Avicii's Levels

Avicii’s Father: “It’s the industry itself that is the problem, the industry that makes money of the artist”

Avicii’s first posthumous single; ‘SOS’ has warmed the hearts of fans across the globe. To hear his music again. To hear him speak through his most beloved source. However, the song equally sparked sadder emotions. Its sombre lyrics, a cry for help. Despite this, the single is the first of 16 set to appear in a forthcoming album, aptly titled ‘TIM’, set for release in June.

Avicii’s father, Klas Bergling, has been brave over the past year, discussing his son’s passing in front of endless media outlets, while dealing with his death in front of the entirety of the music world. Recently, he, alongside the upcoming album’s co-producers, sat down with Swedish media outlet; Dagans Nyheter to further discuss Avicii, his life and what made Tim, Tim.

“Everyone asks me if it doesn’t feel better now, after a year. They do it with good intentions. But it’s worse. There is another perspective now. I miss him in a much deeper way.” – Klas Bergling

It’s widely known that Avicii’s greatest joy, came from producing more so than touring. Tim, who “could find inspiration in anything” felt most at home, whilst in the studio. Considering himself a producer first, DJ second, the introduction of his long-time manager Arash ”Ash” Pournouri, soon brought unparalleled importance on DJing into the young Swede’s life. At his peak, Avicii performed 350 shows in a calendar year, nearly equivalent to a show each day. With such a heavy touring schedule, life on the road began to take a toll on Tim.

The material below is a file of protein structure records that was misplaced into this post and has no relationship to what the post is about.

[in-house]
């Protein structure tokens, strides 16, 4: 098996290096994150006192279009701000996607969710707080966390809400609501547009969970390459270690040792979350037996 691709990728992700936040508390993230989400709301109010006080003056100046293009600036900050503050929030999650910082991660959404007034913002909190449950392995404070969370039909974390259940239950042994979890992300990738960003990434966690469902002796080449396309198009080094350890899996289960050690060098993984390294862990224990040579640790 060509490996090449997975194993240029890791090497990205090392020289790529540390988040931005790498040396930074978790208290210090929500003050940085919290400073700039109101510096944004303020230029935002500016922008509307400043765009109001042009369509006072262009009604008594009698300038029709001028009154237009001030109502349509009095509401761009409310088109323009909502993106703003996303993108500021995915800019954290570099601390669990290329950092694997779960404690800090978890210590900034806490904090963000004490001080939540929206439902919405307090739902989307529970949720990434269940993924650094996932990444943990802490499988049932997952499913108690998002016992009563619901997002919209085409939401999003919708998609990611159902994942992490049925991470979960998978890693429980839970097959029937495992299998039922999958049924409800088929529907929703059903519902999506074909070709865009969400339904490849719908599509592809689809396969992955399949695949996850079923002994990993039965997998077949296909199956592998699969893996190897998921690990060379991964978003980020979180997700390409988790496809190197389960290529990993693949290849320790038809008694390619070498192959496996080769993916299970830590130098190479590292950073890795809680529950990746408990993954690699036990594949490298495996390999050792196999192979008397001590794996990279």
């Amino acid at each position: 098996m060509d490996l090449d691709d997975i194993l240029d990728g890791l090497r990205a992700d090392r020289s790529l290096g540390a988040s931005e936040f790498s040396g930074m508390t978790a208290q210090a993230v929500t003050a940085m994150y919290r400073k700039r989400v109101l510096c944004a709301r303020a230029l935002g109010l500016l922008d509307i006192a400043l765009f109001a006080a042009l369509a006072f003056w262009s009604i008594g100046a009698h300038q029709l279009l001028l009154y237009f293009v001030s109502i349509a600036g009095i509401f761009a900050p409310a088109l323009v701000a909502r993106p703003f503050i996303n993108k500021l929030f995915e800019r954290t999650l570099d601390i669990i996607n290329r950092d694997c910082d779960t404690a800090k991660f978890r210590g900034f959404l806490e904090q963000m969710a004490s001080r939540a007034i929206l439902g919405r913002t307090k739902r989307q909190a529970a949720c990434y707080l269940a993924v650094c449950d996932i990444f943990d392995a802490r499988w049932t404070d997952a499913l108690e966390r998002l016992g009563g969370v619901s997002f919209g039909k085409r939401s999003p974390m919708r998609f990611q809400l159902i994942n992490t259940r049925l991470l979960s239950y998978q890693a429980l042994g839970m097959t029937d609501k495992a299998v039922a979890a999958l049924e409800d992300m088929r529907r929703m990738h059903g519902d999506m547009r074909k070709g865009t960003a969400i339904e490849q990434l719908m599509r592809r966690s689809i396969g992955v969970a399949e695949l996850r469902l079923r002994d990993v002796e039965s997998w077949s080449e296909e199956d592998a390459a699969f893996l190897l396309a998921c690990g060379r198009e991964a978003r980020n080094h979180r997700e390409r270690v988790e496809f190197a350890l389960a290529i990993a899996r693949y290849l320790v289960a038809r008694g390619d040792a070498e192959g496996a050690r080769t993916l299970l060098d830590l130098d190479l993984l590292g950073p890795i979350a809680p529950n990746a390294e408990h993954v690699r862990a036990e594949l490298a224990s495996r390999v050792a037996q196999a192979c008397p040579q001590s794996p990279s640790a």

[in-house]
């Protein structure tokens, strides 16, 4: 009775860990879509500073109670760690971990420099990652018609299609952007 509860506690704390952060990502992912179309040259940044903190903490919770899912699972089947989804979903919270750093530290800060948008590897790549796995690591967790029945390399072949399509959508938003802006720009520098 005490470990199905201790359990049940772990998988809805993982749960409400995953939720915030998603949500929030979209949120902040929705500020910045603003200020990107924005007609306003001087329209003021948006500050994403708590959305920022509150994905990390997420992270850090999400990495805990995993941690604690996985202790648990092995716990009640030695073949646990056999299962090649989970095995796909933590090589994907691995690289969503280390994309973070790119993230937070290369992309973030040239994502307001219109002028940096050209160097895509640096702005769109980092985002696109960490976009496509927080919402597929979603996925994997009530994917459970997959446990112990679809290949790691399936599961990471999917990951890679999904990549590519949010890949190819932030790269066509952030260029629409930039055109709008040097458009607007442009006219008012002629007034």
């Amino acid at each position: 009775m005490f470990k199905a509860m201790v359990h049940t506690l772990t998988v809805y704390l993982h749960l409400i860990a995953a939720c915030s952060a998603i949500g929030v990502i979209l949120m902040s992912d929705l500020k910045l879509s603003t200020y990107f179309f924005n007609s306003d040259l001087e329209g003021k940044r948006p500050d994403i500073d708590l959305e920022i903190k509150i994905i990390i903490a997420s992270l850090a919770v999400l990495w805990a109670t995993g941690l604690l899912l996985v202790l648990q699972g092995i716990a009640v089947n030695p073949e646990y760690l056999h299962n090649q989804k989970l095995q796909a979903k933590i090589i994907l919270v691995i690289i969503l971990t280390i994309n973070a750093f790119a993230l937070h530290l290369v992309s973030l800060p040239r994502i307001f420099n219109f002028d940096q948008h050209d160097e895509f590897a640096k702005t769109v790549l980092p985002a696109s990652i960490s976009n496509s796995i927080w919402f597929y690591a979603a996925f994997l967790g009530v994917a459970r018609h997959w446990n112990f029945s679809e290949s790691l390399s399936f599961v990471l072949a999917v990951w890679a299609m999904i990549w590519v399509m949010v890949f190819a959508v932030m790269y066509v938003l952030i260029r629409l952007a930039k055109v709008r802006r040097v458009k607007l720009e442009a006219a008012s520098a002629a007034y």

A 2014 sleep deprivation study by Help Musicians UK, found that over 60% of musicians have suffered from depression or other psychological issues, with touring an issue for 71% of respondents. Chronic sleep deprivation can lead to a compromised immune system, increased levels of anxiety and depression, memory and cognitive impairment, and, in extreme cases, a disassociation from reality.

Given the aforementioned information, in combination with alcohol consumption and a hulking touring schedule, Tim was essentially, forcibly pushed into a world of pain. A prime example of one of the dangers of the music industry.

Reflecting on his son’s tragic death, Klas Bergling gave his thoughts on the industry surrounding his son’s profession:

“…It’s the industry itself that is the problem, the industry that makes money of the artist. It’s really hard to stop the machinery

After retiring from touring and parting ways with his management in 2016, Tim soon began to put a primary focus on Tim. Not Avicii. Travelling to the likes of Madagascar, Kenya, Peru and Colombia, he soon developed a greater sense of self. He also found closure in the teachings of Carl Jung, and meditation, as documented in the 2017 film; ‘Avicii: True Stories’In addition to this, while in Oman, Tim also left a number of notes on his phone, just days before his tragic passing:

“Spread positivity through my music, in message. And enjoy success but not materialistic success”

Despite dealing with the grief of their son’s death, Tim’s parents now dedicate their time to the Tim Bergling Foundation, a foundation dedicated to helping suicide prevention and education on the importance of mental health. The charity will also net all profits made from the forthcoming ‘TIM’ album.

If you or someone you know needs immediate support, contact your country’s suicide prevention hotline.

H/T Dagans Nyheter

Melbourne-based Journalist, producer and DJ. Completed a Diploma of Audio Production at SAE Institute and loves everything from Jazz to Disco. Have a question? Don't hesitate to drop me a line!

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